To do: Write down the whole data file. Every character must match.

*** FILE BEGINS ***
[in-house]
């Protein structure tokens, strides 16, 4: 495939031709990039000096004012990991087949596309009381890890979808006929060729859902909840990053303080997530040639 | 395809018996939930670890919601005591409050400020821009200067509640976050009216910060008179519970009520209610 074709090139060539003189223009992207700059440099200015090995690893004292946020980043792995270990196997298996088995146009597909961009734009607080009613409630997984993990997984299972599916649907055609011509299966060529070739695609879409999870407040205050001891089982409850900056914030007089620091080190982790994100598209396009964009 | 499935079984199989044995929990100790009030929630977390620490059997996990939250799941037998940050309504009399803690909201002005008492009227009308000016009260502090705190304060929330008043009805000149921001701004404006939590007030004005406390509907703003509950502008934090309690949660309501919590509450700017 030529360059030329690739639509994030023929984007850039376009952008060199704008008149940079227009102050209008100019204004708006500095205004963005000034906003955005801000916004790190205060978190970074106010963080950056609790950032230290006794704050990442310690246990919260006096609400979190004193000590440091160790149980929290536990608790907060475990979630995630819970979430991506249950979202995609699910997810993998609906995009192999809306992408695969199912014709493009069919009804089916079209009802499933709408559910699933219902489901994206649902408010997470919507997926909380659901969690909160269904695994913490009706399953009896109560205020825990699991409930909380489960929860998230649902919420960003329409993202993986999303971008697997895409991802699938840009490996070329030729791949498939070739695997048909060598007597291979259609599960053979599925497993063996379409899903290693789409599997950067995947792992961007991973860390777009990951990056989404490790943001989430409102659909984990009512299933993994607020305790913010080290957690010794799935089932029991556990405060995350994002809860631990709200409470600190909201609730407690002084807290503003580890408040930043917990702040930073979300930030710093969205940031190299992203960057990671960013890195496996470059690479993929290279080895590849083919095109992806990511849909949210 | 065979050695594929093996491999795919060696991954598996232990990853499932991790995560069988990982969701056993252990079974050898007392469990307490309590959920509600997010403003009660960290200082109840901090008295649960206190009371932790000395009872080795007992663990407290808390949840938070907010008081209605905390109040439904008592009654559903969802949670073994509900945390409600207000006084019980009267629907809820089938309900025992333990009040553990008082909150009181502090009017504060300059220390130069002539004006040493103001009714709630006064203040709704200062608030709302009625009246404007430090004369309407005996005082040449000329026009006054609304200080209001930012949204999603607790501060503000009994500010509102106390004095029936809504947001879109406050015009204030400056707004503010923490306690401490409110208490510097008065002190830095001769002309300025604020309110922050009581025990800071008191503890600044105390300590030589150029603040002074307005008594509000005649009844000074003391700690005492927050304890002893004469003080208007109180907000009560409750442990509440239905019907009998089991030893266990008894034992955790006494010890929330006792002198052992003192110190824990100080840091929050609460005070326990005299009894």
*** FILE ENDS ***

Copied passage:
[in-house]
């Protein structure tokens, strides 16, 4: 495939031709990039000096004012990991087949596309009381890890979808006929060729859902909840990053303080997530040639 | 395809018996939930670890919601005591409050400020821009200067509640976050009216910060008179519970009520209610 074709090139060539003189223009992207700059440099200015090995690893004292946020980043792995270990196997298996088995146009597909961009734009607080009613409630997984993990997984299972599916649907055609011509299966060529070739695609879409999870407040205050001891089982409850900056914030007089620091080190982790994100598209396009964009 | 499935079984199989044995929990100790009030929630977390620490059997996990939250799941037998940050309504009399803690909201002005008492009227009308000016009260502090705190304060929330008043009805000149921001701004404006939590007030004005406390509907703003509950502008934090309690949660309501919590509450700017 030529360059030329690739639509994030023929984007850039376009952008060199704008008149940079227009102050209008100019204004708006500095205004963005000034906003955005801000916004790190205060978190970074106010963080950056609790950032230290006794704050990442310690246990919260006096609400979190004193000590440091160790149980929290536990608790907060475990979630995630819970979430991506249950979202995609699910997810993998609906995009192999809306992408695969199912014709493009069919009804089916079209009802499933709408559910699933219902489901994206649902408010997470919507997926909380659901969690909160269904695994913490009706399953009896109560205020825990699991409930909380489960929860998230649902919420960003329409993202993986999303971008697997895409991802699938840009490996070329030729791949498939070739695997048909060598007597291979259609599960053979599925497993063996379409899903290693789409599997950067995947792992961007991973860390777009990951990056989404490790943001989430409102659909984990009512299933993994607020305790913010080290957690010794799935089932029991556990405060995350994002809860631990709200409470600190909201609730407690002084807290503003580890408040930043917990702040930073979300930030710093969205940031190299992203960057990671960013890195496996470059690479993929290279080895590849083919095109992806990511849909949210 | 065979050695594929093996491999795919060696991954598996232990990853499932991790995560069988990982969701056993252990079974050898007392469990307490309590959920509600997010403003009660960290200082109840901090008295649960206190009371932790000395009872080795007992663990407290808390949840938070907010008081209605905390109040439904008592009654559903969802949670073994509900945390409600207000006084019980009267629907809820089938309900025992333990009040553990008082909150009181502090009017504060300059220390130069002539004006040493103001009714709630006064203040709704200062608030709302009625009246404007430090004369309407005996005082040449000329026009006054609304200080209001930012949204999603607790501060503000009994500010509102106390004095029936809504947001879109406050015009204030400056707004503010923490306690401490409110208490510097008065002190830095001769002309300025604020309110922050009581025990800071008191503890600044105390300590030589150029603040002074307005008594509000005649009844000074003391700690005492927050304890002893004469003080208007109180907000009560409750442990509440239905019907009998089991030893266990008894034992955790006494010890929330006792002198052992003192110190824990100080840091929050609460005070326990005299009894």